Leaf, seed, and tuber explants of C. latifolia were inoculated on MS medium supplemented with various concentrations of BAP and IBA, alone or in combinations, to achieve in vitro plant regeneration. Subsequently, antioxidant and antibacterial activities were determined from in vitro and in vivo plant developed. No response was observed from seed culture on MS media with various concentrations of PGRs. The highest percentage of callus was observed on tuber explants (94%) and leaf explants (89%) when cultured on MS media supplemented with IBA in combination with BAP. A maximum of 88% shoots per tuber explant, with a mean number of shoots (8.8 ± 1.0), were obtained on MS medium supplemented with combinations of BAP and IBA (2.5 mg L(-1)). The best root induction (92%) and mean number (7.6 ± 0.5) from tuber explants were recorded on 2.5 mg L(-1) IBA alone supplemented to MS medium. The higher antioxidant content (80%) was observed from in vivo tuber. However, tuber part from the intact plant showed higher inhibition zone in antibacterial activity compared to other in vitro and in vivo tested parts.
Hundreds of fruit-bearing trees are native to Southeast Asia, but many of them are considered as indigenous or underutilized. These species can be categorized as indigenous tropical fruits with potential for commercial development and those possible for commercial development. Many of these fruits are considered as underutilized unless the commercialization is being realized despite the fact that they have the developmental potential. This review discusses seven indigenous tropical fruits from 15 species that have been identified, in which their fruits are having potential for commercial development. As they are not as popular as the commercially available fruits, limited information is found. This paper is the first initiative to provide information on the phytochemicals and potential medicinal uses of these fruits. Phytochemicals detected in these fruits are mainly the phenolic compounds, carotenoids, and other terpenoids. Most of these phytochemicals are potent antioxidants and have corresponded to the free radical scavenging activities and other biological activities of the fruits. The scientific research that covered a broad range of in vitro to in vivo studies on the medicinal potentials of these fruits is also discussed in detail. The current review is an update for researchers to have a better understanding of the species, which simultaneously can provide awareness to enhance their commercial value and promote their utilization for better biodiversity conservation.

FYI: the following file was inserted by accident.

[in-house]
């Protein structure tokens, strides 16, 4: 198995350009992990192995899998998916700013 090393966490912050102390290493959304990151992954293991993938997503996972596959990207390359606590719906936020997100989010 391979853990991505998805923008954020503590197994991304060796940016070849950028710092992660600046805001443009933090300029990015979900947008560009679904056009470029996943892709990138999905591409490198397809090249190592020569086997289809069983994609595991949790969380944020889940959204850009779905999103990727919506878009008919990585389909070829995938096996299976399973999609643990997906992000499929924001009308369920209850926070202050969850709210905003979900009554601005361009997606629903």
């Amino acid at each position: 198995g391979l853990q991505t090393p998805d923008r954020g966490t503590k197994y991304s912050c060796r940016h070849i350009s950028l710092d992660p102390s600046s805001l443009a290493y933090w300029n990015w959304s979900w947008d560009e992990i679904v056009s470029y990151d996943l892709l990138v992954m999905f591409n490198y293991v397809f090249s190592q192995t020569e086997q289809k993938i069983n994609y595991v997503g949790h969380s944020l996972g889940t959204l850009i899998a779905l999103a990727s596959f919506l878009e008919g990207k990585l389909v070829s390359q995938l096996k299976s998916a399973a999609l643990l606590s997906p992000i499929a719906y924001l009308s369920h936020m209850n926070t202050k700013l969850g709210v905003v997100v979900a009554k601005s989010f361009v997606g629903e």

The objectives of the present study were to determine the mechanisms of antinociceptive effect of methanol extract of Clinacanthus nutans (Acanthaceae) leaves (MECN) using various animal nociceptive models. The antinociceptive activity of orally administered 10% DMSO, 100 mg/kg acetylsalicylic acid (ASA), 5 mg/kg morphine, or MECN (100, 250, and 500 mg/kg) was determined using the acetic acid-induced abdominal constriction (ACT), formalin-induced paw licking (FT), and hot plate tests (HPT). The role of opioid and nitric oxide/cyclic guanosine monophosphate (NO/cGMP) systems was also investigated. The results showed that MECN produced a significant (p < 0.05) antinociceptive response in all nociceptive models with the recorded ED50 value of 279.3 mg/kg for the ACT, while, for the early and late phases of the FT, the value was >500 mg/kg or 227.7 mg/kg, respectively. This antinociceptive activity was fully antagonized by naloxone (a nonselective opioid antagonist) but was partially reversed by l-arginine (l-arg; a nitric oxide [NO] precursor), Nω-nitro-l-arginine methyl ester hydrochloride (l-NAME; an NO synthase inhibitor), or their combinations thereof. In contrast, 1H-[1,2,4]oxadiazole[4,3-a]quinoxalin-1-one (ODQ; a soluble guanylyl cyclase inhibitor) enhanced the extract's antinociception. UHPLC analysis revealed the presence of several flavonoid-based compounds with antinociceptive action. In conclusion, MECN exerted the peripherally and centrally mediated antinociceptive activity via the modulation of the opioid/NO-mediated, but cGMP-independent, systems.